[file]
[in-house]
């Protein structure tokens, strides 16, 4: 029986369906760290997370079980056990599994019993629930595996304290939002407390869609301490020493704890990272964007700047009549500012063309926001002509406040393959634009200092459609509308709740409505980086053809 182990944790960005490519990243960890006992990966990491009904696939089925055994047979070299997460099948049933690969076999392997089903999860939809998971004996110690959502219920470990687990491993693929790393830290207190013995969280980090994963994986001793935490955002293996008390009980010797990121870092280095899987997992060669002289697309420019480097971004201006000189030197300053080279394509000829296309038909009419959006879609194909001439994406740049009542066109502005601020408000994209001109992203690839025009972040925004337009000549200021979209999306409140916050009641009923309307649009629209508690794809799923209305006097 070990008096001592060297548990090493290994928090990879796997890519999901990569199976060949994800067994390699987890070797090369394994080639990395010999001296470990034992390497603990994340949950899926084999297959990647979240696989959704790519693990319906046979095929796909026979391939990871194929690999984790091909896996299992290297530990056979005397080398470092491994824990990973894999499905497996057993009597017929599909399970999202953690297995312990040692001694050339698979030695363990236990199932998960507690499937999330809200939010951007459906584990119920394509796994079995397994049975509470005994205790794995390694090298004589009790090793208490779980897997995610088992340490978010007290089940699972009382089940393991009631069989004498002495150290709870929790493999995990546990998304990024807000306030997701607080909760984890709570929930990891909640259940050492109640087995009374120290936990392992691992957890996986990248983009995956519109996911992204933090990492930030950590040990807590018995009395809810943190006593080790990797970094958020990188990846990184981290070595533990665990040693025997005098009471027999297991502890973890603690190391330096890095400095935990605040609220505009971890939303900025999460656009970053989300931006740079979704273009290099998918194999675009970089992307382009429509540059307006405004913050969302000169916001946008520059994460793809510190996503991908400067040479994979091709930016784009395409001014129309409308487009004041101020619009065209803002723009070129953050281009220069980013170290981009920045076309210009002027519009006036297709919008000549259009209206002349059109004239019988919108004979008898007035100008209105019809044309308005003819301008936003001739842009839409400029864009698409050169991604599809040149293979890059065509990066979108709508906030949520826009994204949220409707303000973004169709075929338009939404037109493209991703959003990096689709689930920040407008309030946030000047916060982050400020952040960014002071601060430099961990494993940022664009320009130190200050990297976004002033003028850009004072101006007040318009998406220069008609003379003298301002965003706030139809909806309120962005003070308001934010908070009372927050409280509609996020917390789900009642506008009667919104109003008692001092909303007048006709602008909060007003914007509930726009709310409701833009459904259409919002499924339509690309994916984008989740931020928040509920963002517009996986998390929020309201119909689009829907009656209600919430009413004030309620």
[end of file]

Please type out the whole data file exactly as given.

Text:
[in-house]
């Protein structure tokens, strides 16, 4: 029986369906760290997370079980056990599994019993629930595996304290939002407390869609301490020493704890990272964007700047009549500012063309926001002509406040393959634009200092459609509308709740409505980086053809 182990944790960005490519990243960890006992990966990491009904696939089925055994047979070299997460099948049933690969076999392997089903999860939809998971004996110690959502219920470990687990491993693929790393830290207190013995969280980090994963994986001793935490955002293996008390009980010797990121870092280095899987997992060669002289697309420019480097971004201006000189030197300053080279394509000829296309038909009419959006879609194909001439994406740049009542066109502005601020408000994209001109992203690839025009972040925004337009000549200021979209999306409140916050009641009923309307649009629209508690794809799923209305006097 070990008096001592060297548990090493290994928090990879796997890519999901990569199976060949994800067994390699987890070797090369394994080639990395010999001296470990034992390497603990994340949950899926084999297959990647979240696989959704790519693990319906046979095929796909026979391939990871194929690999984790091909896996299992290297530990056979005397080398470092491994824990990973894999499905497996057993009597017929599909399970999202953690297995312990040692001694050339698979030695363990236990199932998960507690499937999330809200939010951007459906584990119920394509796994079995397994049975509470005994205790794995390694090298004589009790090793208490779980897997995610088992340490978010007290089940699972009382089940393991009631069989004498002495150290709870929790493999995990546990998304990024807000306030997701607080909760984890709570929930990891909640259940050492109640087995009374120290936990392992691992957890996986990248983009995956519109996911992204933090990492930030950590040990807590018995009395809810943190006593080790990797970094958020990188990846990184981290070595533990665990040693025997005098009471027999297991502890973890603690190391330096890095400095935990605040609220505009971890939303900025999460656009970053989300931006740079979704273009290099998918194999675009970089992307382009429509540059307006405004913050969302000169916001946008520059994460793809510190996503991908400067040479994979091709930016784009395409001014129309409308487009004041101020619009065209803002723009070129953050281009220069980013170290981009920045076309210009002027519009006036297709919008000549259009209206002349059109004239019988919108004979008898007035100008209105019809044309308005003819301008936003001739842009839409400029864009698409050169991604599809040149293979890059065509990066979108709508906030949520826009994204949220409707303000973004169709075929338009939404037109493209991703959003990096689709689930920040407008309030946030000047916060982050400020952040960014002071601060430099961990494993940022664009320009130190200050990297976004002033003028850009004072101006007040318009998406220069008609003379003298301002965003706030139809909806309120962005003070308001934010908070009372927050409280509609996020917390789900009642506008009667919104109003008692001092909303007048006709602008909060007003914007509930726009709310409701833009459904259409919002499924339509690309994916984008989740931020928040509920963002517009996986998390929020309201119909689009829907009656209600919430009413004030309620």